It’s a bit more complicated.
First: track / mixer channel dependencies
As soon as you have tracks (mixer channels) depending on other tracks / mixer channels, their processing will have to wait for all tracks / mixer channels they depend on to finish their calculations.
This affects busses (sum, fx, groups) and sidechains.
Second: system latencies
This is even worse - realtime processing also depends on reliable response times / low latencies… and modern OS can’t really provide that, even though there is some progress.
Whenever there is a critical section in hardware driver code (graphics, network, whatever), the CPU can’t issue other critical sections - and this is only ONE of the reasons for having 50% of CPU meaning 100% ASIO load.
What we would need from Microsoft (and Apple, of course) is a mode of operation where device drivers are singled out to a single CPU core and where priorities can be handed out (so a critical section in the ASIO driver is always handled first and probably even breaks other critical section locks - this would of course cause problems with system stability, but it could most probably be controlled, etc…).
So your 6 core CPU will become a 5 core CPU for Cubase, etc… but would run MUCH faster and with much higher available CPU power.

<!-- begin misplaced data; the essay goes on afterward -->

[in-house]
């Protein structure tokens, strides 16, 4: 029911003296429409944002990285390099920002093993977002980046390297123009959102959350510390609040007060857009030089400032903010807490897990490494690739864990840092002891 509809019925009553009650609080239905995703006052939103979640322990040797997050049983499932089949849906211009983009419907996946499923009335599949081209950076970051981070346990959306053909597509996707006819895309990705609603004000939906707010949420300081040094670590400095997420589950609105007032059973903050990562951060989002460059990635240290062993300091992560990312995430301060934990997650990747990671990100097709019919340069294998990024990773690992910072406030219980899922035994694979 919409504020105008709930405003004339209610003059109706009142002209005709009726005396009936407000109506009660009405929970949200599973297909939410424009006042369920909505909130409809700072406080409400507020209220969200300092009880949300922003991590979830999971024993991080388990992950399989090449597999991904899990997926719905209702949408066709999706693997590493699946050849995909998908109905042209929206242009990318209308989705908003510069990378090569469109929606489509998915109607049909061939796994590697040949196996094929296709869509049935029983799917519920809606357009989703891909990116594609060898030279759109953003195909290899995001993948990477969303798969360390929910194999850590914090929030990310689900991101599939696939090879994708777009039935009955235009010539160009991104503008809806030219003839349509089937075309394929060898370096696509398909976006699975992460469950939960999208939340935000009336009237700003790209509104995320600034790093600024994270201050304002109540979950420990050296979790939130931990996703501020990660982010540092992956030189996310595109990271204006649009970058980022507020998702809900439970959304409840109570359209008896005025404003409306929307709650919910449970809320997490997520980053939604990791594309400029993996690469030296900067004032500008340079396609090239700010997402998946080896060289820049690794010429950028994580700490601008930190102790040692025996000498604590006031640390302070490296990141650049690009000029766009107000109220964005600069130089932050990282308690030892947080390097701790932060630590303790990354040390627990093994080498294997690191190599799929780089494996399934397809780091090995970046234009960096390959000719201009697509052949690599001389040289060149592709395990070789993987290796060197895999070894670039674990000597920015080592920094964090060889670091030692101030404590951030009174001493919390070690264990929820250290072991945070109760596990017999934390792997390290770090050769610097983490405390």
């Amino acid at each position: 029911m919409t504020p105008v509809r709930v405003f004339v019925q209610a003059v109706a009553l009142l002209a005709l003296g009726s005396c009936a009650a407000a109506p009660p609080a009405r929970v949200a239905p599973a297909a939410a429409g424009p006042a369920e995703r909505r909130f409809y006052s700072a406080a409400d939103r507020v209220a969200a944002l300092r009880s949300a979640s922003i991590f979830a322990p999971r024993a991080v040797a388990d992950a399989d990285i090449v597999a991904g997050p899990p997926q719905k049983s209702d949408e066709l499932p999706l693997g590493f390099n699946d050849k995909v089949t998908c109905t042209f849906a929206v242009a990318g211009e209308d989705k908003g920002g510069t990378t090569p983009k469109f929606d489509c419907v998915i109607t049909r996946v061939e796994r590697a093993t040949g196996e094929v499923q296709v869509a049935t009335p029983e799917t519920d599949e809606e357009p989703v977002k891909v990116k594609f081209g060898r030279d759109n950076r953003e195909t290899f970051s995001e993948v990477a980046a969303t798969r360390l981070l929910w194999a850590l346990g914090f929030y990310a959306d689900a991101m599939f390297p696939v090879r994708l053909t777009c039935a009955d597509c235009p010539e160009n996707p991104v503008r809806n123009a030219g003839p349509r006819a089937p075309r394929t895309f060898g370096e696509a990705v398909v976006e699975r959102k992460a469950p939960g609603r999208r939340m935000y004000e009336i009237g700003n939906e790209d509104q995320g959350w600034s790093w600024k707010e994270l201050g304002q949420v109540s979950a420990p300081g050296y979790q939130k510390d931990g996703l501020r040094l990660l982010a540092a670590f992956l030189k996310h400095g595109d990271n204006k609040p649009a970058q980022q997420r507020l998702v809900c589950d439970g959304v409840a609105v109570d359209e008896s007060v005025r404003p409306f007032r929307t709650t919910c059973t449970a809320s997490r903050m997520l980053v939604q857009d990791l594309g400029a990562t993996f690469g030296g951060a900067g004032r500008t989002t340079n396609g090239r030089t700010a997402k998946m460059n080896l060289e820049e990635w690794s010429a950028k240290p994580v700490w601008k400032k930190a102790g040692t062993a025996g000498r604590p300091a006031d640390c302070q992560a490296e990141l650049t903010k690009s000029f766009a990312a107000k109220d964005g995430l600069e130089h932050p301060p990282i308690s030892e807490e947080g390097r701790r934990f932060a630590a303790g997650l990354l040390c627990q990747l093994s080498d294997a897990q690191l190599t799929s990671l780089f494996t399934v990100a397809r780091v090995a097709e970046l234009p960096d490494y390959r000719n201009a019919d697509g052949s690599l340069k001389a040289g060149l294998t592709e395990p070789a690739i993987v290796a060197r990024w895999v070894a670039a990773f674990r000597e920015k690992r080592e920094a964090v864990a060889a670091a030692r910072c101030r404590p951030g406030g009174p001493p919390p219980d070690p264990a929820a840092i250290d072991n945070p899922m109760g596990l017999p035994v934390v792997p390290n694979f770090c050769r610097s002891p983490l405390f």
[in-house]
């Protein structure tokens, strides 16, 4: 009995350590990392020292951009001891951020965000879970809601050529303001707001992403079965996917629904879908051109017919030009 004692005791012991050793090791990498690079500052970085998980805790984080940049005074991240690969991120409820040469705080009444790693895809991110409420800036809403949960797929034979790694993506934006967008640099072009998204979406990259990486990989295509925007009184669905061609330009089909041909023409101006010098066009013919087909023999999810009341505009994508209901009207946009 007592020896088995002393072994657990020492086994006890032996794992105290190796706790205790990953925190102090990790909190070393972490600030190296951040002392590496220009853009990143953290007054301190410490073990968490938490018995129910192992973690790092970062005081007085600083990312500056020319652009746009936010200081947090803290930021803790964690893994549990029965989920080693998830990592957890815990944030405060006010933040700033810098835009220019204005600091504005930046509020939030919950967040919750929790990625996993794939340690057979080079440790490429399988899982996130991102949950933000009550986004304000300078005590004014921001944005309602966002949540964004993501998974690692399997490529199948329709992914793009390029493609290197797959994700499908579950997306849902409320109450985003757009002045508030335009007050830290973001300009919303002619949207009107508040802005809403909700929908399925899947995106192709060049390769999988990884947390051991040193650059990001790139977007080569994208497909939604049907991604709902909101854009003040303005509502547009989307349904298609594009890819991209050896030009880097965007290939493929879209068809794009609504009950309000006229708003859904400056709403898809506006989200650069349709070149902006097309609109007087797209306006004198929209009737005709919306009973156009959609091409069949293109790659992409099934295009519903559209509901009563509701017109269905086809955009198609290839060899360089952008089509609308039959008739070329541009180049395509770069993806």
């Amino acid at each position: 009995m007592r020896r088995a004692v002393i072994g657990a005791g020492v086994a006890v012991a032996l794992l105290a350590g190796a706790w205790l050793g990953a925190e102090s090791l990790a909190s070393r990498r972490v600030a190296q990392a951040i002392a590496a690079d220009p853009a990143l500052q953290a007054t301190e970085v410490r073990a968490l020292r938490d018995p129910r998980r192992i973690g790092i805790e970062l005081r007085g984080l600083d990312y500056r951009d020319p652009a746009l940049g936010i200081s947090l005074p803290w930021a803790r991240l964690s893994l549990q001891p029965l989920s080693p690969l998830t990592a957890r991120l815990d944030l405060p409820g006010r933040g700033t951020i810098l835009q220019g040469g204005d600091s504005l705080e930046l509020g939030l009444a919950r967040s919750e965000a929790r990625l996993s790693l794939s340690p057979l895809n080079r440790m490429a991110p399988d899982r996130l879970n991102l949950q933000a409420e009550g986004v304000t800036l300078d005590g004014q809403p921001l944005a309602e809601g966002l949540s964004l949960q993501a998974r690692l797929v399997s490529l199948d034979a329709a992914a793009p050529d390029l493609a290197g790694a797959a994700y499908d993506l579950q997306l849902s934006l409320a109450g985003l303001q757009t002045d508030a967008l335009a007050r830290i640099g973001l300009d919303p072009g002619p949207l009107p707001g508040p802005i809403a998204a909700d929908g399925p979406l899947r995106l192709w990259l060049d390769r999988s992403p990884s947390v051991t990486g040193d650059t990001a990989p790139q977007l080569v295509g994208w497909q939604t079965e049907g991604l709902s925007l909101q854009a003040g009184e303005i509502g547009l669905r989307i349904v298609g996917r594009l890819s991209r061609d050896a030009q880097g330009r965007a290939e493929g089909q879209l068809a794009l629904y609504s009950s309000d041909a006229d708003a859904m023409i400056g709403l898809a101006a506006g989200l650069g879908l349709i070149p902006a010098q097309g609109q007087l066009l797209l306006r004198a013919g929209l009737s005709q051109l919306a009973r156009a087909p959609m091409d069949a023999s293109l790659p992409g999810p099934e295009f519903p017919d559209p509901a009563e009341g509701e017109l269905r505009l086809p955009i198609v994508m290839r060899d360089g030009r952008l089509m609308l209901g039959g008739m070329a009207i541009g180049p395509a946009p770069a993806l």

Third: the low latency buffer sizes
It took me some time to wrap my head around this one when I first encountered it back in 2003 or so… smaller buffer sizes are bad for ASIO load. But why?
First, thread / context switches are costly. We’re talking about thousands or even ten thousands of clock cycles here.
Especially problematic: raw CPU performance is highly dependent on locality of data nowadays (because of caching) - but every time you work on a different plugin, different track you basically thrash the L1, L2 and (possibly) L3 cache. Reason: other data sets are used which are seriously not local enough.
Second, smaller buffer sizes mean more interrupts to the ASIO driver, therefore higher sensibility to badly written drivers for all the other hardware drivers in your system.
(ASIO drivers are generally quite good or even outright excellent. Problem is some special archetype of “hardware / software engineer” in typical hardware manufacturer companies. Learned his tools of the trade back in the 80s or early 90s at best and never bothered to really learn new ways of thinking, only on the surface if he has to. And still is considered a “capacity” by many - because they don’t know better. Which is sad. And the source of so much hassle.
Have a look at POS printer drivers -and firmwares - and the insane amount of problems they cause - just to give you one very strong example. Most POS printer drivers are so buggy that when you develop software which uses them, about 80% of the time spent with printing actually concerns workarounds and similar things.
This is just a placative example. WiFi and similar devices are often not much better.)